On July 15th, Alfred Patrick Addaquay, one of Ghana’s foremost keyboardists, held an organ recital at the College of Physicians and Surgeons Auditorium at Ridge, in Accra. The concert, which has been in the planning for several months, was taken up by Airtel Ghana, whose generous sponsorship did wonders for the event’s publicity both online and offline.
Addaquay is one of the few musicians in this country who dare to break new ground and grow the niche of connoisseurs of classical instrumental music. Alfred has earlier held piano recitals at the British Council where his solo performances have stunned small, high profile crowds who flock to those evening gatherings.
As instrumental music falls far behind choral music in Ghana, his appearances are relevant in expanding the Ghanaian music lover’s palette, making instruments first class citizens on the stage and preventing our cherished genre from stagnating under the weight of large, popular choral ensembles.
We have spoken earlier about the role of patronage in the arts and how it single handedly transforms the aural landscape of any period. The strong ties classical music has with Christianity in Ghana is a side effect of churches and other religiously motivated individuals and institutions being the main sponsors and promoters of such music.
Last Friday was the result of corporate Ghana deigning to sponsor classical music: high production value, marketing visibility and the chance for more people to discover something different.
When we arrived at the venue, the exterior of the College of Physicians and Surgeons was decked in Airtel corporate colours, with a red carpet and step & repeat banner. The technical team was busy getting the stage lights and sound ready.
The audience started streaming in early; notable among them was EB Takyi-Micah, Managing Director of Music Haven, who supplied the Content Organ used for the event, Paul Adom Otchere, host of Good Evening Ghana and JH Nketia.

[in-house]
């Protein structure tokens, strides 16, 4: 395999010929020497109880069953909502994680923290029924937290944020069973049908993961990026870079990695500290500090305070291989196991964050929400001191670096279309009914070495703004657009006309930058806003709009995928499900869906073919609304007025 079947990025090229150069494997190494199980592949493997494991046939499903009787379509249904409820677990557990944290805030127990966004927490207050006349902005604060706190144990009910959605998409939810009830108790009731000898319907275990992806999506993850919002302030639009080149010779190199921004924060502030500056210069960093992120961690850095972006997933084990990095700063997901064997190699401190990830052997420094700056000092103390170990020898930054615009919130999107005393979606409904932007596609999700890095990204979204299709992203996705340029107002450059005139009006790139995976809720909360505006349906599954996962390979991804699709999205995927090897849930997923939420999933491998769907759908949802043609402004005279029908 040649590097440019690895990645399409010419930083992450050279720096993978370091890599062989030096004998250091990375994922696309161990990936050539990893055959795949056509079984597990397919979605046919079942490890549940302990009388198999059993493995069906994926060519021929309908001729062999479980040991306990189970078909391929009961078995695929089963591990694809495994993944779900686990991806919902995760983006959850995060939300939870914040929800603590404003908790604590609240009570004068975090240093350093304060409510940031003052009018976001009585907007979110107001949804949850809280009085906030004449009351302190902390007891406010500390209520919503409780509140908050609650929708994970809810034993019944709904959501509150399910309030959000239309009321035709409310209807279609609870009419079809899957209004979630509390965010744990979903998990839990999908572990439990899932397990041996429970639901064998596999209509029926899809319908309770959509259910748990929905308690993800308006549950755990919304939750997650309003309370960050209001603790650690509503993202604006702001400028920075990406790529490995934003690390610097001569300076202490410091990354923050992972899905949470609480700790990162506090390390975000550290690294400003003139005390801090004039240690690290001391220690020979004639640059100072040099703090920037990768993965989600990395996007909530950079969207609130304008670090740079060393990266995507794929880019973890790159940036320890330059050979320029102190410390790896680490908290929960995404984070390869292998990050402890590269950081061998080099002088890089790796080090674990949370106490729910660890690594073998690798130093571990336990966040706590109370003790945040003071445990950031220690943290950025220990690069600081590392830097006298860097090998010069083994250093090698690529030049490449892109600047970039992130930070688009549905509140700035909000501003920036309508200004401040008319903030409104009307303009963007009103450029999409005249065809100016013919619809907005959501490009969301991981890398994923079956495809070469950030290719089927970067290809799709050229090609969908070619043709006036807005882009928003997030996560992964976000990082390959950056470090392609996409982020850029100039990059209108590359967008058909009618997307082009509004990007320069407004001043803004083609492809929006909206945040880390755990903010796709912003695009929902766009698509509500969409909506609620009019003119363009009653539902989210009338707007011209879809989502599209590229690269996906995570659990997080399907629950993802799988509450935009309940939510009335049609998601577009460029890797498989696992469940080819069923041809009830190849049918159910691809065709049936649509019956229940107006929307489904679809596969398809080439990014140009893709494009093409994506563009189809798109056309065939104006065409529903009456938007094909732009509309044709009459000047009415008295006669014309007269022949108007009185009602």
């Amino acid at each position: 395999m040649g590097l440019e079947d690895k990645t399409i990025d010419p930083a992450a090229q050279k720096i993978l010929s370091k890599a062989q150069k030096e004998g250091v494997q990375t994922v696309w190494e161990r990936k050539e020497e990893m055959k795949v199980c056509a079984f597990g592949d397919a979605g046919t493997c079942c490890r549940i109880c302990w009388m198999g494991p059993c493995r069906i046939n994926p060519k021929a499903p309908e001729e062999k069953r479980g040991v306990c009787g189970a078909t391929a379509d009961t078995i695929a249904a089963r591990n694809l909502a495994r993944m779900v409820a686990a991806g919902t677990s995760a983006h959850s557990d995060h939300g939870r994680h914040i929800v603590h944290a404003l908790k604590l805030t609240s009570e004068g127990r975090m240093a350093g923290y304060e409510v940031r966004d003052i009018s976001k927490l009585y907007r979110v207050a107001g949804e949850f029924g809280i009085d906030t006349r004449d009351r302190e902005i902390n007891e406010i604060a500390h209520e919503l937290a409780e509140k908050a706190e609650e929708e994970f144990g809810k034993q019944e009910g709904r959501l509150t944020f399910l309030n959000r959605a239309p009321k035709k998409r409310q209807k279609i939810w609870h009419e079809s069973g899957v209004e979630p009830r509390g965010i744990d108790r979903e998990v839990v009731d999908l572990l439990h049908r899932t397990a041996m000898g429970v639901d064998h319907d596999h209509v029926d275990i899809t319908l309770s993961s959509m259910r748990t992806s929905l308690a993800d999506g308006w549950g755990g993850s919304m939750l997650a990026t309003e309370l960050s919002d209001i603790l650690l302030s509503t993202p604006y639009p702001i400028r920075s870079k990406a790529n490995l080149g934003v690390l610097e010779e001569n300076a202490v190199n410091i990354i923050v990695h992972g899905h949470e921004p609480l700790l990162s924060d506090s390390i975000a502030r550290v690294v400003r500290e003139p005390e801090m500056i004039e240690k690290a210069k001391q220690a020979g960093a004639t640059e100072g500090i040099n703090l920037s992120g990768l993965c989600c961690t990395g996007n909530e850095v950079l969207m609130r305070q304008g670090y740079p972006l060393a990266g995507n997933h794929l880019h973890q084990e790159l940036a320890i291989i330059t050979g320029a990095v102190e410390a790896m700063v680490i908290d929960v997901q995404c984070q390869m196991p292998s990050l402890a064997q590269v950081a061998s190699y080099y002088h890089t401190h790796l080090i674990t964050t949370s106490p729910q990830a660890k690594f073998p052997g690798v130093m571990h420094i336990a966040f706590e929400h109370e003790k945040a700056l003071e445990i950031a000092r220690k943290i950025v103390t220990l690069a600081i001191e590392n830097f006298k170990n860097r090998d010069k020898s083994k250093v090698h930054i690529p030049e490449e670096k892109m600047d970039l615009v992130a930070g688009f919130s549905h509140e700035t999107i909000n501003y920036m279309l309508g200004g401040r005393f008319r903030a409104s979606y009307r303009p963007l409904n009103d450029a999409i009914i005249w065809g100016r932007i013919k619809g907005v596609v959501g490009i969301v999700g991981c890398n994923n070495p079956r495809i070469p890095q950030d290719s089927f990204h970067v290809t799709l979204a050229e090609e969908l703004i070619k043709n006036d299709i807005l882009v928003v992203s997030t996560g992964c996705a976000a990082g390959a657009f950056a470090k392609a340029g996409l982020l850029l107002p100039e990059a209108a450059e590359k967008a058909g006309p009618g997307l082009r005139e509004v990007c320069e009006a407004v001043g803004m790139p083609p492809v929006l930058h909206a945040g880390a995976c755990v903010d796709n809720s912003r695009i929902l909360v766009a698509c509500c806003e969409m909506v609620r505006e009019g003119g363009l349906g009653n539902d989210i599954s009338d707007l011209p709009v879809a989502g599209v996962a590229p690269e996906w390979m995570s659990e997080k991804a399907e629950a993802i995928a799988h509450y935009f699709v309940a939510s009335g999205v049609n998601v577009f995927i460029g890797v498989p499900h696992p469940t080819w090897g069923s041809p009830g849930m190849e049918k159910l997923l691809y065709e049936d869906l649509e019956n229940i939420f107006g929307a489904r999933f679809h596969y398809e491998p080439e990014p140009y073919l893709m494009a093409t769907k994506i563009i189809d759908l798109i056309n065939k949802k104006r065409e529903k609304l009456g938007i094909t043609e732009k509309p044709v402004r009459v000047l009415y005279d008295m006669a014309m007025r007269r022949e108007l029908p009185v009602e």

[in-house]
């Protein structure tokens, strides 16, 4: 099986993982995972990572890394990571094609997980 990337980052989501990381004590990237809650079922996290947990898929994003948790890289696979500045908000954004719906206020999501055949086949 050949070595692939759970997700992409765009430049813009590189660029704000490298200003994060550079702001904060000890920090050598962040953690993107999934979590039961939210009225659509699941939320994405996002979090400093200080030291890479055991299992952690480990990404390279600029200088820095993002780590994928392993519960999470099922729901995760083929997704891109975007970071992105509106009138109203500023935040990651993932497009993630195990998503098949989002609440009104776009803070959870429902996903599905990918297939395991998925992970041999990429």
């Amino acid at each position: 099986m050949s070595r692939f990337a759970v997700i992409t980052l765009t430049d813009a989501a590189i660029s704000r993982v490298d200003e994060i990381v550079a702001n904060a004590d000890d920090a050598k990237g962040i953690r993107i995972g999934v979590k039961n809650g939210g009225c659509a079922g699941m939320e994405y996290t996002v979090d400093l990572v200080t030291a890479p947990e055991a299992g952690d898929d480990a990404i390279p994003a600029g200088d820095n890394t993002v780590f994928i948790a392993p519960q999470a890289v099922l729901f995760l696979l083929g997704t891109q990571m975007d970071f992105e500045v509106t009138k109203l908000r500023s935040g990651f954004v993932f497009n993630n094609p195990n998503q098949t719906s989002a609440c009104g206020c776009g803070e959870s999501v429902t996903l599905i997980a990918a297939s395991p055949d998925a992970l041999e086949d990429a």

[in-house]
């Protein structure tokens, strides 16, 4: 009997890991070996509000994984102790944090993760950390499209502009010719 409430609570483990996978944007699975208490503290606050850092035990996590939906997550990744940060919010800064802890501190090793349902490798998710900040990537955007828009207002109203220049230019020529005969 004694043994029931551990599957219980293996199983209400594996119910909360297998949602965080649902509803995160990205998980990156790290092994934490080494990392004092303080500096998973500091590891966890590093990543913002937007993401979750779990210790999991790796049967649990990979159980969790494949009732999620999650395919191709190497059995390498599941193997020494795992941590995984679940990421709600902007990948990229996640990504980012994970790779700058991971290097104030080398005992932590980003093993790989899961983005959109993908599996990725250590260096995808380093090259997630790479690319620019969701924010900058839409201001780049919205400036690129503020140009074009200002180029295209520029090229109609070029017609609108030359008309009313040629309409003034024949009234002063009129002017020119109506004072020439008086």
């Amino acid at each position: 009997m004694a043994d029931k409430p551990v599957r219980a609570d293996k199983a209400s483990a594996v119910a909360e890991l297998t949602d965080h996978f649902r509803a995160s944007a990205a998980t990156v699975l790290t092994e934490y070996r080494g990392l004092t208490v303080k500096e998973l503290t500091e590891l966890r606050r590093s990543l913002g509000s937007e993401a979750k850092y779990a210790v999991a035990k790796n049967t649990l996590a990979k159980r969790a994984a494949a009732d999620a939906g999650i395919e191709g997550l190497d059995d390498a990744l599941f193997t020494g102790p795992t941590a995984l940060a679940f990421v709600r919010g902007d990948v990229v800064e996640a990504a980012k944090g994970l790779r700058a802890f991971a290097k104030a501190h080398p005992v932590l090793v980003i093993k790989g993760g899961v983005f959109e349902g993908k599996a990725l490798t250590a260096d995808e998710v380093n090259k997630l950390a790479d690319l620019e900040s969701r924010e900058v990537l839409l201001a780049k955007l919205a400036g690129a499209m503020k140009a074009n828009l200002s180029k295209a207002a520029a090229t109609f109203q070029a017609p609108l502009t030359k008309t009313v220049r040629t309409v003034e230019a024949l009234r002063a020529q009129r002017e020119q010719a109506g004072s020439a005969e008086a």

Fifteen minutes after the stated time of the concert, the MC for the night, Kojo Akoto Boateng, took the stage unannounced and welcomed the audience. He themed his address on genius, and introduced a violinist from the National Symphony Orchestra, Thomas Wohnle, for the curtain raiser.
Thomas played two pieces, the first was Massenet’s Meditation. We missed the name of the second piece, as the introduction was too brief and undertone. Thankfully, throughout his performance, the audience sat quietly and extremely attentive.
After the curtain raiser, Addaquay walked on stage and - as is his custom - introduced the first piece to make it more accessible to the audience. And there is no organ piece more accessible than the most famous in the instrument’s repertoire - Bach’s Toccata and Fugue in D minor.
As we expected, applause broke out when it became obvious he was playing with both his hands and feet. After an expressive interpretation of the famous toccata and fugue, his next performance was a Handel piece whose name we missed, though the melody was one of those recycled into his popular Messiah oratorio.
Addaquay remained within the Baroque period, moving away from the more relaxed Handel to another famous and lively piece, Henry Purcell’s Trumpet Voluntary. The highlight of this was his stunning embellishment of the theme at the very end with a very vibrant, militaristic rhythm which left the audience stunned and applauding.
This reminded me of one quality of Alfred as a performer - his ability to communicate his charisma to the audience is as remarkable as the quality of his play.
The order of performances was also thoughtful. By sticking to popular pieces, he made it easy for the audience to relate to an instrument that can be quite overwhelming to listen to. Another thing that made the concert enjoyable was the overhead display which allowed the audience to marvel at the intricacies of the musician’s playing.
The first part of the concert ended with an arrangement of Handel’s Hallelujah Chorus for the organ and trumpet, the latter played by Patrick.
After this, there was an unannounced comedic interlude with ID James Brown, a “public speaker” who will be in concert with Addaquay on the 13th of August at the International Conference Center.
The second part of the night’s recital featured Ghanaian folk music, including Senyiwa, and a long medley of popular hymns. In this part, he invited the audience to sing along with him, and clap where appropriate.
There were a few things I would have wanted more of in this recital: for the most part, there was much less talking than I have seen in previous performances. Had Thomas spent more time introducing his pieces (just as Alfred had done with his first piece for the night), they may have left a more lasting impression on the audience.
That element of narrative cohesion was lost, although the music did well to hide the lack of context. Even more important is this sort of context for local pieces. I didn’t care much about Senyiwa until I read George Mensah Essilfie’s write up on a possible interpretation of that song. Perhaps, those in the audience who weren’t familiar with our own music would have benefitted immensely from some lengthier introduction.
Perhaps, we may learn more when Airtel publishes the edited recording of the night’s performance.
That said, I would like to see more collaboration between corporate Ghana and the most forward thinking musicians in Ghana. This partnership will do wonders for music appreciation in the country.
Pictures of the amazing night can be found on our Facebook album